Scope: All official campus websites are required to be accessible. This includes public-facing and internal facing websites hosted on, but not limited to, www.csusm.edu, CSUSM Sharepoint websites, faculty websites, official sites for campus-recognized clubs, organizations, etc.
The main campus website footprint (www.csusm.edu) is edited through OU Campus. OU Campus design elements have been limited for general web content providers to help limit inaccessible choices. All Web Team created snippets, page components, and general page templates go through an accessibility review process with the ATI Coordinator prior to being published out.
Headings/headers help a user navigate content. All users, no matter their ability or background consume content in the most efficient way possible and typically are seeking an answer to a question.
Headers are visually different looking text that helps a user skim to a topic that most likely will answer their question/accomplish their goal(s). Header’s should be used in a logical order and are also communicated to non-visual users using assistive technology to help them skim pages.
Images of text should be avoided on your website. Text information in an image cannot be consumed by non-visual users and also can be difficult to read on a mobile device. Flyers are especially troublesome for all web users and should not be added to a site. Instead, type your content out as normal page content or ask the Web Team for help with making the page visually interesting.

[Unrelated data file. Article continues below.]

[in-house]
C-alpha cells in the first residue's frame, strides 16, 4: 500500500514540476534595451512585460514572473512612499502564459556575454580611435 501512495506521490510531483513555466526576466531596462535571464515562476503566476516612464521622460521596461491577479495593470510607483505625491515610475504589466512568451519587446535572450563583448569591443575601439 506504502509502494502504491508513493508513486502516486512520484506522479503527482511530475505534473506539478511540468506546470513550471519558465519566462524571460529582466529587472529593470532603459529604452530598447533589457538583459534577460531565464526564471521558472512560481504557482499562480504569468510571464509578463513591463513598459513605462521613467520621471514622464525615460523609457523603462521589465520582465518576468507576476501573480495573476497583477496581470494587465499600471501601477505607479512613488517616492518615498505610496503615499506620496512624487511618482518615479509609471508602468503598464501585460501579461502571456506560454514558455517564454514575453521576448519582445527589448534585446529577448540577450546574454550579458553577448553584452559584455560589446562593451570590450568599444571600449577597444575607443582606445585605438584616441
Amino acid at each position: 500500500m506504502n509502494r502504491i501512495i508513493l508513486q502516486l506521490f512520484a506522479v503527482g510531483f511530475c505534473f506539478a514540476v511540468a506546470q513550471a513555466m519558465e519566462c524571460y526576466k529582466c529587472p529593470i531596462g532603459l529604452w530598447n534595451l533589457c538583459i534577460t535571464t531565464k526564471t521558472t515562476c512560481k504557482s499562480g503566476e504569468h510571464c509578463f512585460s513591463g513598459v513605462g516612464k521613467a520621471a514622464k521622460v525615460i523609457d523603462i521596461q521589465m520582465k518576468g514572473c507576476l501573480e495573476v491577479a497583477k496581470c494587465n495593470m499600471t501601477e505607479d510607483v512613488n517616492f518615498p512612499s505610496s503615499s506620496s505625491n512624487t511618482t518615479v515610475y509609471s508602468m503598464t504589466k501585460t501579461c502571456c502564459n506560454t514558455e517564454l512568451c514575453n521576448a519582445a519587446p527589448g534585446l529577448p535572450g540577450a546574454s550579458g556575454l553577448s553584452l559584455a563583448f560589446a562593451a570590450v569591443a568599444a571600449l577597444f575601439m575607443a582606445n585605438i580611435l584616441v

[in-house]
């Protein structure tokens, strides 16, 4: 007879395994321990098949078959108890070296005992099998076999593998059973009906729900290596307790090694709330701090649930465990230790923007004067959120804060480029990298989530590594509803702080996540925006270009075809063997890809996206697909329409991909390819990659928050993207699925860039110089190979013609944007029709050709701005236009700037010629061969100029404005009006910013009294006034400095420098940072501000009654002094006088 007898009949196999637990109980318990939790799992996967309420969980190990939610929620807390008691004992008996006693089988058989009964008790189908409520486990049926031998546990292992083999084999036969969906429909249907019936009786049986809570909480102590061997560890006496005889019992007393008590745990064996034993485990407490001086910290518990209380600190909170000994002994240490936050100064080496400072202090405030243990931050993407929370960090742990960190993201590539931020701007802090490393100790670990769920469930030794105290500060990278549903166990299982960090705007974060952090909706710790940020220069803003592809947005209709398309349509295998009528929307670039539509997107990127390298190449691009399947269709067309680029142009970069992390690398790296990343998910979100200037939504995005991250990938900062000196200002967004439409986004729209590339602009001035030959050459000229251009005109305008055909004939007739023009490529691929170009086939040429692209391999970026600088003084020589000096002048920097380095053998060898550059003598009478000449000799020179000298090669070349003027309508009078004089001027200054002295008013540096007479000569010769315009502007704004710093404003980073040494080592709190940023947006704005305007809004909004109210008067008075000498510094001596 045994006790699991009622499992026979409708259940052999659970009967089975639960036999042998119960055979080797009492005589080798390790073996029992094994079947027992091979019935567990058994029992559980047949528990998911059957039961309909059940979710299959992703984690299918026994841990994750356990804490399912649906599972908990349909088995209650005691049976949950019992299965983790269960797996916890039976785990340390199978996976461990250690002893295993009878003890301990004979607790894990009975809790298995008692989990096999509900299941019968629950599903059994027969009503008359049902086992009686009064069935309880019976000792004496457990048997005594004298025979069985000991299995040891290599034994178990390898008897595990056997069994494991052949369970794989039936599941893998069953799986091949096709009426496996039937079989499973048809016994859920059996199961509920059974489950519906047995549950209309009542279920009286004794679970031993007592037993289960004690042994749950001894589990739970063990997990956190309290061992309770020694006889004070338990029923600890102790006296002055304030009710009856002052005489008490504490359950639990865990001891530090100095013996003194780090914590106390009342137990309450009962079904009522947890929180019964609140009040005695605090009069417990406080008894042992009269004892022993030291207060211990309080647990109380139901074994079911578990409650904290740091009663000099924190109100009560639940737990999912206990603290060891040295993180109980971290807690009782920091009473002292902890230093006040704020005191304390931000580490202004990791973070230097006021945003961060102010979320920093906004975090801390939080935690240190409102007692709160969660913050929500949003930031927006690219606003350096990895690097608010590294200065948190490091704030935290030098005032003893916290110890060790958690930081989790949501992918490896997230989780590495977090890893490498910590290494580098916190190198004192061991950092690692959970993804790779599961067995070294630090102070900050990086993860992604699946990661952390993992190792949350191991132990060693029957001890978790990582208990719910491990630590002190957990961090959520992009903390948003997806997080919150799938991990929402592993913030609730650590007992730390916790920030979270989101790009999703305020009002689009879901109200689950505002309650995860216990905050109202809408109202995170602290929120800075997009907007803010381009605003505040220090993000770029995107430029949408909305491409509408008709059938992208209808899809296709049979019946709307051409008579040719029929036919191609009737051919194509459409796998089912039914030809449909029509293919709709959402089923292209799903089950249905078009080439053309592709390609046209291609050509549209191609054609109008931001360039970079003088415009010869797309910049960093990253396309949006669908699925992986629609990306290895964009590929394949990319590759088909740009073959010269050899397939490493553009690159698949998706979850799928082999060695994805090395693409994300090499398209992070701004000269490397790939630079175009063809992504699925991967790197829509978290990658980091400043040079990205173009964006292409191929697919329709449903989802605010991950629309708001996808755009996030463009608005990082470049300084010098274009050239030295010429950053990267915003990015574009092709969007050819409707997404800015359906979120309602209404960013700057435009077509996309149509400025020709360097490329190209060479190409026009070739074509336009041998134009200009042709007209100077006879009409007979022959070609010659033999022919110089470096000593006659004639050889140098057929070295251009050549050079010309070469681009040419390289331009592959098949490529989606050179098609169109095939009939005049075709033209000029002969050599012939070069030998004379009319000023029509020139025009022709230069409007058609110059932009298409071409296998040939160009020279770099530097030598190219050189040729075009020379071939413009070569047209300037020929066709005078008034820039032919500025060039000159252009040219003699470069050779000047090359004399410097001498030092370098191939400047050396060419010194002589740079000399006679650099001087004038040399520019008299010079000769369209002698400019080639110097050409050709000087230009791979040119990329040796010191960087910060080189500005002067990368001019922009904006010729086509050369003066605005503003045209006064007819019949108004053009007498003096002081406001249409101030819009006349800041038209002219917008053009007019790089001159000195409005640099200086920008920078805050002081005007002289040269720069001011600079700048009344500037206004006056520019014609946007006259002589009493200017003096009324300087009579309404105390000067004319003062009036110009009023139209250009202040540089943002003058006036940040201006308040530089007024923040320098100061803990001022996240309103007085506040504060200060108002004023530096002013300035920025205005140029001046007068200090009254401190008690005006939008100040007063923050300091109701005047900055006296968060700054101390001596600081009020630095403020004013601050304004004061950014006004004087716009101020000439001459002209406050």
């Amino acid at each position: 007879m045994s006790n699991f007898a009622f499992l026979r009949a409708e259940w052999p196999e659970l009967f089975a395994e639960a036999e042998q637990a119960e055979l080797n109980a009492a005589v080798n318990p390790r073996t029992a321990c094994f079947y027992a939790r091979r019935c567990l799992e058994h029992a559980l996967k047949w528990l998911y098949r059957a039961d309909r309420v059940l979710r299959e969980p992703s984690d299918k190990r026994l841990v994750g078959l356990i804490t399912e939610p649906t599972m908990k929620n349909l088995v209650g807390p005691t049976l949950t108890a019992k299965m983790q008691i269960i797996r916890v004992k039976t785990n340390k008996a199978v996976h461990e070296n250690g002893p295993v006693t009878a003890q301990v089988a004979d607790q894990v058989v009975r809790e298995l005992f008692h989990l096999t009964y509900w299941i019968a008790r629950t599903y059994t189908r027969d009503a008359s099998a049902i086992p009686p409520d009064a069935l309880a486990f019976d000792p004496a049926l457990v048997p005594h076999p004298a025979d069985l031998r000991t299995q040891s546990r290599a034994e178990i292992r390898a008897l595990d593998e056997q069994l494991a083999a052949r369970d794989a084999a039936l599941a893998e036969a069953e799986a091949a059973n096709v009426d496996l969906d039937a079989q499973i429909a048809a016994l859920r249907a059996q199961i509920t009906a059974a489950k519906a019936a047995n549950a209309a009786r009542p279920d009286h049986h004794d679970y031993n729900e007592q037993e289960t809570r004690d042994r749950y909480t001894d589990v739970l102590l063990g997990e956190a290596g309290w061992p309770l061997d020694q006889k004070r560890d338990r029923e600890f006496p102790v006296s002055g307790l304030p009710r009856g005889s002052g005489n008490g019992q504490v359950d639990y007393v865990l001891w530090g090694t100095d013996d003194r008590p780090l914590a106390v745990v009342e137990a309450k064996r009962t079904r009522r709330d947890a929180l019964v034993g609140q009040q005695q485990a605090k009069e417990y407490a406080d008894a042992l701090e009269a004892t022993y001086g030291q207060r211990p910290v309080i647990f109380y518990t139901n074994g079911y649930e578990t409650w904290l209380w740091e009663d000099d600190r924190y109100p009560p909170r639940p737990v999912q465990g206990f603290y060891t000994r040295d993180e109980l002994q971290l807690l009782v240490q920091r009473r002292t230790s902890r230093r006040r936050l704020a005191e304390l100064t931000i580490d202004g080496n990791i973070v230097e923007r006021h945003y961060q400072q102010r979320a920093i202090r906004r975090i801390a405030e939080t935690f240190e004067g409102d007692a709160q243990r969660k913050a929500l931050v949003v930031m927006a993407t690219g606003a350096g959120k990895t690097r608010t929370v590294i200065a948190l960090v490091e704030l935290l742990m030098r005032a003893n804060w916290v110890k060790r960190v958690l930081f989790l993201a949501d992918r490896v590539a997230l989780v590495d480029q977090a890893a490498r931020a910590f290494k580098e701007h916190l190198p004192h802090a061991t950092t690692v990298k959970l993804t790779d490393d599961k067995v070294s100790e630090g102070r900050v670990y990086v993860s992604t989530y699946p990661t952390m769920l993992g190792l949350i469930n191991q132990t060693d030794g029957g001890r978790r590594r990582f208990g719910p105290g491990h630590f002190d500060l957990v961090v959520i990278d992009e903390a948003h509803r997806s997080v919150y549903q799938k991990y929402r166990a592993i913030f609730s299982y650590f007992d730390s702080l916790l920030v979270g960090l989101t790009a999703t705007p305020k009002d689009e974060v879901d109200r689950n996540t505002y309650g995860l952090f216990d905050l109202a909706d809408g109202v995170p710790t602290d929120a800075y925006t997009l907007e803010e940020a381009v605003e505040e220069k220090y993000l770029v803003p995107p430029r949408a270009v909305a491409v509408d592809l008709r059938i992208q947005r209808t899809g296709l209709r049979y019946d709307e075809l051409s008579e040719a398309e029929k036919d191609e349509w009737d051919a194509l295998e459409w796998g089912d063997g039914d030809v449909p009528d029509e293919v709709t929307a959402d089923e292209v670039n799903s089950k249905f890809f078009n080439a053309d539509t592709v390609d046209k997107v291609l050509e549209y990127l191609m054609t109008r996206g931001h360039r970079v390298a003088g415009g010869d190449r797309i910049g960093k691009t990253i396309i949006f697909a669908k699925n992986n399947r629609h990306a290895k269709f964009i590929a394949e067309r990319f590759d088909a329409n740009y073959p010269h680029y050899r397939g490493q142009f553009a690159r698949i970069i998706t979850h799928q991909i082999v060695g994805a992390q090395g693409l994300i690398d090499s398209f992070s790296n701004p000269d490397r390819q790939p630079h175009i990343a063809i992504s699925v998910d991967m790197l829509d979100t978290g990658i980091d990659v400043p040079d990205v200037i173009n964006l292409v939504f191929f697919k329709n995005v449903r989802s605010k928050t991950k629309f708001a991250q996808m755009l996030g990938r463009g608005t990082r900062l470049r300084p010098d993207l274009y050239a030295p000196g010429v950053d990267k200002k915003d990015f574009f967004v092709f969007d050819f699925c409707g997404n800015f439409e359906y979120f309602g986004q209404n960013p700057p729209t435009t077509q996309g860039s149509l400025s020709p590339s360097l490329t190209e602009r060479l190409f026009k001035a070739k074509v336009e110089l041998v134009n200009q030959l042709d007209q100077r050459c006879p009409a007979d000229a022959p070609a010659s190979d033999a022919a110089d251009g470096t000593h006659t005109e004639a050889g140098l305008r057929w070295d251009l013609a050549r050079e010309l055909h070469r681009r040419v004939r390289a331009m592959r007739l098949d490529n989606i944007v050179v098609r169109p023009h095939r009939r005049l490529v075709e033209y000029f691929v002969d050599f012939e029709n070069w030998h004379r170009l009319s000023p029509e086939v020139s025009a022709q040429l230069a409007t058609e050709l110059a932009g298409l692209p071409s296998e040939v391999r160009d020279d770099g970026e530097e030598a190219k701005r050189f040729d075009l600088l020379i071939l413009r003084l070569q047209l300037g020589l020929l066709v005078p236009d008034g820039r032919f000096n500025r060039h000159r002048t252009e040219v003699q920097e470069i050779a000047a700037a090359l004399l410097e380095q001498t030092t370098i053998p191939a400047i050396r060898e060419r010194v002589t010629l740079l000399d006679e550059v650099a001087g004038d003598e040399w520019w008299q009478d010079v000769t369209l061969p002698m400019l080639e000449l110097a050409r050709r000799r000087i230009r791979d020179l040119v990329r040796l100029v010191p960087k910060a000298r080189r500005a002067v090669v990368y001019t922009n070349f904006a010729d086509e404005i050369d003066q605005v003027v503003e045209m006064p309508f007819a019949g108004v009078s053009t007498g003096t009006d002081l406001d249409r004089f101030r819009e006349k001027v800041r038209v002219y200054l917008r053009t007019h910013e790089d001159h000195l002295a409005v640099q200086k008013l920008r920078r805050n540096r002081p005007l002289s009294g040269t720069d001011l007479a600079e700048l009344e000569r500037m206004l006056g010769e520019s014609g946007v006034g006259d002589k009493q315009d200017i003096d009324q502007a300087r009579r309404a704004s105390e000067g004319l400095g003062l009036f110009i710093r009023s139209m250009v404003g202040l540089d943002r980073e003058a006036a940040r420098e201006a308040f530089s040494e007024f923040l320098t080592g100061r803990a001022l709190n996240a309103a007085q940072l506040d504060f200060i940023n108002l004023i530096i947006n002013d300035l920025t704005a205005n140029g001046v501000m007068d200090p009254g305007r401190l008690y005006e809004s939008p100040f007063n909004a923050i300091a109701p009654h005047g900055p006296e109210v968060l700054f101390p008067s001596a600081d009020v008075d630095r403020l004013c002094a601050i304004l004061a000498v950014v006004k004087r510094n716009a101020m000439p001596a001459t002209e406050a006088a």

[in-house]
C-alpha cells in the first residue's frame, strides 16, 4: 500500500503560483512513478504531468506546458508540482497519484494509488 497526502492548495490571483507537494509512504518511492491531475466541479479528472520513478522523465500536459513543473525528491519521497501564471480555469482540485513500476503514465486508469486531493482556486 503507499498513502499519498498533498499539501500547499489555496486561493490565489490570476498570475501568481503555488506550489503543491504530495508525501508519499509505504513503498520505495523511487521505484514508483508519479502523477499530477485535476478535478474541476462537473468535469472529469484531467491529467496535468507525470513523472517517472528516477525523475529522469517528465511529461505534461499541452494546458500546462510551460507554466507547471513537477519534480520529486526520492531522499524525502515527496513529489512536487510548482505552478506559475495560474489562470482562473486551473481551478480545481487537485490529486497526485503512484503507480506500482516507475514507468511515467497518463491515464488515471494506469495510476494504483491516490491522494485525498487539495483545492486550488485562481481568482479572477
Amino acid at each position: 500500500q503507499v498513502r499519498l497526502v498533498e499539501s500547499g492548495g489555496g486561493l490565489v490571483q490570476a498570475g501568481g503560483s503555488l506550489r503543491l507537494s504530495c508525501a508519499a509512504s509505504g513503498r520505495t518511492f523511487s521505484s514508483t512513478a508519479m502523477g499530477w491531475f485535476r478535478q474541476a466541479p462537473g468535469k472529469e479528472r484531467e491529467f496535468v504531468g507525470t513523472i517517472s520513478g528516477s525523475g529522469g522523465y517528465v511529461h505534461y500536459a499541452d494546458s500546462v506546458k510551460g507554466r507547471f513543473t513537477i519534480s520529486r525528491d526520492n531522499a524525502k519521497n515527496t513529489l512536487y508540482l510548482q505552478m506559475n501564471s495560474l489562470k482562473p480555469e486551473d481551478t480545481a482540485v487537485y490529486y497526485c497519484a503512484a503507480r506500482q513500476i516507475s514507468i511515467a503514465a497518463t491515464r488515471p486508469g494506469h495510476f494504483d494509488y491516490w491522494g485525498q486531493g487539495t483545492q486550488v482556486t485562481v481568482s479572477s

Flyer evolution examples:
Any images that are added to your online content require alternative text (also called “alt text”). This is hidden text that is paired with the image that physically shows if an image is broken, an image has not loaded, or is read out to a non-visual user.
Alternative text should never say things like “Image of [thing]” or “image” because users already know that it is an image and instead should be a concise summary of what is being communicated contextually.
All users skim a page for content and you can help guide their experience by selecting a short, descriptive, and unique phrase that a user can select and interact with.
Picking appropriate names is especially important for screen reader users who can tell a screen reader to read out all links on a page. If all the links are labeled as “here”, “here”, and “here” this makes for a rather confusing experience.
Avoid putting in a full URL onto a webpage. A screen reader will read out the entire thing and they can be confusing to listen to. The only time a raw URL is recommended is if the document is intended to be printed out.
There are four general accessibility rules for videos on a website:
You can request for a captioning file to be created for your campus-related videos for FREE by filling out the Video Captioning Request Form.
PDF documents are not an ideal reading experience for any audience and should be avoided unless absolutely necessary. PDFs should ONLY be used if your audience is intended to print the content out - like a form or checklist. Be mindful that your users may not own a printer a normal webpage may still be a better experience for your content.
PDFs on the Web Research: